Review: The Turn of the Screw

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The Turn of the Screw
The Turn of the Screw by Henry James

My rating: 5 of 5 stars

5 stars to Henry James‘s The Turn of the Screw.

Perhaps America’s greatest writer from our Realistic period, James’s ghost story sets itself above all the rest — and he has a lot to choose from. Consider this story a nanny’s mind game – but who is in control?

I studied James in my college years, even dedicating an entire semester to several of his works as one of my independent studies in my English major. Something about the way James told stories spoke to me, and I felt a connection to him as a person and as a writer. Many of his works annoyed me (The Golden Bowl, ugh!) but I still appreciated them. With Turn of the Screw, it was a master class in so many ways.

The plot is still open to interpetation: who is telling the truth? who is alive? who is actually sane?

All the same, the story is quite simple but oh so complex. It’s a study of intense psychology where the reader has to determine who is playing this game and who is merely a pawn.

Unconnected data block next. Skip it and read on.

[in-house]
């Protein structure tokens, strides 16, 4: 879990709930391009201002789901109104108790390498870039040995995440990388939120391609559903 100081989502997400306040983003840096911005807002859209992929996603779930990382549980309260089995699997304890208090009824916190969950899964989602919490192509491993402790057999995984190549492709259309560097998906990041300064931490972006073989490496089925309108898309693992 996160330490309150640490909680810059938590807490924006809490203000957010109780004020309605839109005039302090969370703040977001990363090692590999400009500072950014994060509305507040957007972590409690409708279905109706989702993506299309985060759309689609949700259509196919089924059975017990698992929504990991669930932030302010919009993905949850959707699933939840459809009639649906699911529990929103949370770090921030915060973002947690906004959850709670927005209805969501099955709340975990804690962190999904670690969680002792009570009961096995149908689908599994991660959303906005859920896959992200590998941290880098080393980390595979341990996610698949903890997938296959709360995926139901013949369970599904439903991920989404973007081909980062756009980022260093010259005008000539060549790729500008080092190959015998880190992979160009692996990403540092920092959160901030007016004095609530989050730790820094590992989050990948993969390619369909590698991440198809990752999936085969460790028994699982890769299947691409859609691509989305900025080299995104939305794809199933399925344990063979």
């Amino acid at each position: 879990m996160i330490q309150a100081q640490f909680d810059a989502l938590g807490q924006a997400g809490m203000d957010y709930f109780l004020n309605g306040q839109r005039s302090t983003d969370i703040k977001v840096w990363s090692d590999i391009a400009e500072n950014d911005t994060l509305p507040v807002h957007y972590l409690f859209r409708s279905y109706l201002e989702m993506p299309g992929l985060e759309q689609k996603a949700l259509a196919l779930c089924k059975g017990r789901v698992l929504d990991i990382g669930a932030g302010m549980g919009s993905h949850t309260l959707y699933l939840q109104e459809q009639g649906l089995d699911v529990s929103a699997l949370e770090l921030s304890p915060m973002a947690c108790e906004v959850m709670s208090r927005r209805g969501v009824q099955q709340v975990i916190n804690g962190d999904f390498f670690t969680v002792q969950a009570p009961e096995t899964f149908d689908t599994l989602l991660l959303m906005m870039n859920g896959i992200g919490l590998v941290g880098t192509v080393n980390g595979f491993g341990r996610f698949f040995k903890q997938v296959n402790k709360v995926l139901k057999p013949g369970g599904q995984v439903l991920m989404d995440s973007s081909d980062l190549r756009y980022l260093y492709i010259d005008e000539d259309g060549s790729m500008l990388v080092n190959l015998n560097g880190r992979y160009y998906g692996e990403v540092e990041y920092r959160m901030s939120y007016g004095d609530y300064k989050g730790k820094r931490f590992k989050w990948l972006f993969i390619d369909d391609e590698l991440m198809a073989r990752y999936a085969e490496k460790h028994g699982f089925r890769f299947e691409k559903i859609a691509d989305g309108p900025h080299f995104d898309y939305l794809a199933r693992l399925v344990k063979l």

If you like a bit of paranormal, and you are comfortable with a variety of impulse interpretations, you can learn a lot about how to draw in an audience from this book and James himself.

It’s more of a long short story, or a short novella, probably readable in one sitting over a few hours. It’s a good escape from today’s literature with a balance between flowery writing and direct plot and character development.

Take a chance. You will definitely have strong opinions.

View all my reviews

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